You gave us life in the beginning; give us new life

From a sermon by Saint Athanasius, bishop

You gave us life in the beginning; give us new life

God, the Word of the all-good Father, did not disregard the human race, his own creation, when it was sinking back into corruption, but rather by the offering of his own body he destroyed the death men had incurred, and by his teaching he corrected their negligence. So he restored by his power all that belongs to man’s estate.

Anyone can find confirmation of this from the Savior’s own disciples who spoke of him, for in their writings one reads: The charity of Christ constrains us as we judge that if one died on behalf of all, then all died; and he died for all in order that we may live no longer for ourselves but for him who died for us and rose from the dead, our Lord Jesus Christ. And again: We see Jesus, who for a little while was made lower than the angels, crowned with glory and honor because he suffered death, that by God’s grace he might taste death for everyone. Then the writer goes on to show why it had to be God the Word and no other who became man: Indeed it was fitting that in bringing many sons to glory, God, for whom and through whom all things exist, should make perfect the one who leads them to salvation. By this he means that the task of bringing men back from the corruption into which they had fallen belonged to no other save God the Word who had made them in the beginning. Further, Scripture shows that the Word assumed a body for the purpose of offering it in sacrifice on behalf of other bodies like his own, for the writer continues: Since the children have blood and flesh in common, he likewise shared in them himself so that by his own death he might destroy the one who had power over death, that is, the devil, and might deliver those who all their life long were enslaved by fear of death.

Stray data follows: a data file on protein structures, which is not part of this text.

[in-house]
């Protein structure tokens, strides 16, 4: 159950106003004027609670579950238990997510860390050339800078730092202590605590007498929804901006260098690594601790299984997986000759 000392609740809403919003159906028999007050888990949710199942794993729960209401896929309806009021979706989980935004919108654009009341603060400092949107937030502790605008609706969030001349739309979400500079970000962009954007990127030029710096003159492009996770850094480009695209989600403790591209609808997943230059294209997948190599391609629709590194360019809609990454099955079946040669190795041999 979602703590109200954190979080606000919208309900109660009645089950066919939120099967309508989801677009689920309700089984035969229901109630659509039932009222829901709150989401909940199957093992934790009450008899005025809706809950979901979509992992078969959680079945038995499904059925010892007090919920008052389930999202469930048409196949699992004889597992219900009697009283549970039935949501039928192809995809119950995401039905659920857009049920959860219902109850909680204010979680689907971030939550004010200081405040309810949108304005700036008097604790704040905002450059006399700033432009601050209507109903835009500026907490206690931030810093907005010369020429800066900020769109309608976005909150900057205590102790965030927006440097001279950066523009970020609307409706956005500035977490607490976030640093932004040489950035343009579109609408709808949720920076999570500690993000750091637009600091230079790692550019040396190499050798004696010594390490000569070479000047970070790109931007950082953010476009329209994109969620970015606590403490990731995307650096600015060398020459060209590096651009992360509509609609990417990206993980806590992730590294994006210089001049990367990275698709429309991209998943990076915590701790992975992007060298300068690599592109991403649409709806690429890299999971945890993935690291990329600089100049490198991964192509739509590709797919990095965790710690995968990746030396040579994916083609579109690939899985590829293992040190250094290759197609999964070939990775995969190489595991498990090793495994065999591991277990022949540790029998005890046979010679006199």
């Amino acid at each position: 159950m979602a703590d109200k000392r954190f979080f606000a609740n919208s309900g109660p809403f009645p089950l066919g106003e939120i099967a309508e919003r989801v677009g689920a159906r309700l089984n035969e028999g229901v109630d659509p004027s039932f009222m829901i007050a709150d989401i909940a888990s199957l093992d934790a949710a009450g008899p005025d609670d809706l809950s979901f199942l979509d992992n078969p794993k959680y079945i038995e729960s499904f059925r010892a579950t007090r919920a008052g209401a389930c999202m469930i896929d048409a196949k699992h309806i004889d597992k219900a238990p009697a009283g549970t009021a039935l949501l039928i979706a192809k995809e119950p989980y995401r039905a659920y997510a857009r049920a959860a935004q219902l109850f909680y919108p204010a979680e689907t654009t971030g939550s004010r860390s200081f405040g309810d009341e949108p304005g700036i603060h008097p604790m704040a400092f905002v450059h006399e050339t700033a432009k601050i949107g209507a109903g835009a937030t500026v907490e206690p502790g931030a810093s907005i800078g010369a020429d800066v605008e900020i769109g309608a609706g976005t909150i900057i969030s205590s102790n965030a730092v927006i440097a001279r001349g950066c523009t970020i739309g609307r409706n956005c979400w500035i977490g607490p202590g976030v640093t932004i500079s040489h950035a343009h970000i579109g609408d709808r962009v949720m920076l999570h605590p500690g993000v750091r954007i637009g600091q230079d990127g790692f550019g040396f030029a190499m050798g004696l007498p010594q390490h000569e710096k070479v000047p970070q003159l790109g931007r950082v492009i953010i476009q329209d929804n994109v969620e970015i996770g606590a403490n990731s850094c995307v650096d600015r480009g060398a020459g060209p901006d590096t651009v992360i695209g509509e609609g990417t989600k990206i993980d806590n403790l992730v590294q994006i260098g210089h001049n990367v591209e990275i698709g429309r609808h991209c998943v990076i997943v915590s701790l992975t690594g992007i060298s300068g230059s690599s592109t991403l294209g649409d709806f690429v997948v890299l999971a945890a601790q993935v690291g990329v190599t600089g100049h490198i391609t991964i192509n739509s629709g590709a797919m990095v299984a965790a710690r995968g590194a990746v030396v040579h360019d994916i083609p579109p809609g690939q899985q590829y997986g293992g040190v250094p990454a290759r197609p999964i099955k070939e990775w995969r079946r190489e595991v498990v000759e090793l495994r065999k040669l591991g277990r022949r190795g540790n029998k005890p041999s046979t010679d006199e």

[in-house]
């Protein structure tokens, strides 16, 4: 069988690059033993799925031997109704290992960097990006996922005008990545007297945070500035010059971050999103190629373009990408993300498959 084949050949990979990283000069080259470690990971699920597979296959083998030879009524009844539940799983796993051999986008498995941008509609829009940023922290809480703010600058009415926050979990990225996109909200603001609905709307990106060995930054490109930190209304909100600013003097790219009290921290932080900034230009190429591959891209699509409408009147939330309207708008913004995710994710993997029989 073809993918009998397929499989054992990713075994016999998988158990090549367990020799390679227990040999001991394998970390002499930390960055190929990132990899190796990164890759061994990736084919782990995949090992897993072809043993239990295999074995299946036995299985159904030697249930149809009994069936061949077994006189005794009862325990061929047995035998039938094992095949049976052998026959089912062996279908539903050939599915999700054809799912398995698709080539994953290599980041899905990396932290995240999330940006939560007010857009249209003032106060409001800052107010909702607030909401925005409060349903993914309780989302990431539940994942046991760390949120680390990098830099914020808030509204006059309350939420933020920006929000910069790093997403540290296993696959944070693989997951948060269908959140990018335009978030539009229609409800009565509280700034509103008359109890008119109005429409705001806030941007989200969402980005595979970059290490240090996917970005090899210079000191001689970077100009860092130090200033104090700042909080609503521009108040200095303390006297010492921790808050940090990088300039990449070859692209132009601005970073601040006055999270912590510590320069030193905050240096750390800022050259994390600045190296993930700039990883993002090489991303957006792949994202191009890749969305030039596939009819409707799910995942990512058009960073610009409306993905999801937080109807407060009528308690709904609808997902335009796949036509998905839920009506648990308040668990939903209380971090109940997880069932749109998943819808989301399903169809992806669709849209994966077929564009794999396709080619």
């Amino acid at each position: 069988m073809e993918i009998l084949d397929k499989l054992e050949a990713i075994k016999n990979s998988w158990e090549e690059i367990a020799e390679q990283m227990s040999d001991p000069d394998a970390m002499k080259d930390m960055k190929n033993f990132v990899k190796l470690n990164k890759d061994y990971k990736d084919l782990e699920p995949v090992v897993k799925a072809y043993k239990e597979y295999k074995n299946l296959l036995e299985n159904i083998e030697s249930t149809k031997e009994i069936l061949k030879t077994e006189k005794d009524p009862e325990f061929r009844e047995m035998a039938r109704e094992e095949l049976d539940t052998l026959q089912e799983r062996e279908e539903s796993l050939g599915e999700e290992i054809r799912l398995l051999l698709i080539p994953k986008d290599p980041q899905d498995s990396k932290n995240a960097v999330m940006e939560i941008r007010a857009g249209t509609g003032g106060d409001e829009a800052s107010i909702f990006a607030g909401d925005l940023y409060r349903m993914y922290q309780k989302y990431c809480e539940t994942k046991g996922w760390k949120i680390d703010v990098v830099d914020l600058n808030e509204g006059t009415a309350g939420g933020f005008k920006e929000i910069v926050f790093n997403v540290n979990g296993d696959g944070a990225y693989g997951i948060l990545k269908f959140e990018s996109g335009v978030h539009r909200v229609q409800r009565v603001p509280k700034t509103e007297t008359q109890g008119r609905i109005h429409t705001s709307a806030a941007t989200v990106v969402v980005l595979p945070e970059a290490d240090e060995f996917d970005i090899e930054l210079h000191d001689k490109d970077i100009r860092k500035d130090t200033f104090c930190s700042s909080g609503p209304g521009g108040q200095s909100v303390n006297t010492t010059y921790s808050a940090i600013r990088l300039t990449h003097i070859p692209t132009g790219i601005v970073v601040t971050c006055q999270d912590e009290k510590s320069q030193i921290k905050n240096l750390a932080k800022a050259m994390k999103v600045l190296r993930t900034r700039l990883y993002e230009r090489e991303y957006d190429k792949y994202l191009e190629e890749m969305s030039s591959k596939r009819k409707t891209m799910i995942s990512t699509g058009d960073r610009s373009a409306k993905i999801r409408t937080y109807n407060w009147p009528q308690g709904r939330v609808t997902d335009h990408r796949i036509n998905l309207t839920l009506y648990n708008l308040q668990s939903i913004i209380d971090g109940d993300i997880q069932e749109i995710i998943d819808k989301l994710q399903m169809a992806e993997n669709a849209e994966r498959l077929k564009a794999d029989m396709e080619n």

For by the sacrifice of his own body he both put an end to the law that stood against us and made a new beginning of life for us by giving us the hope of resurrection. Hence Paul, the Christ-bearer, declares: As through a man came death, so through a man has come the resurrection of the dead. For as all died in Adam, so also in Christ all shall be made to live.

No longer, then, do we die as men condemned, but as men being raised even now, we await the general resurrection of all, which God, whose work and gift it is, will reveal at the appointed time.

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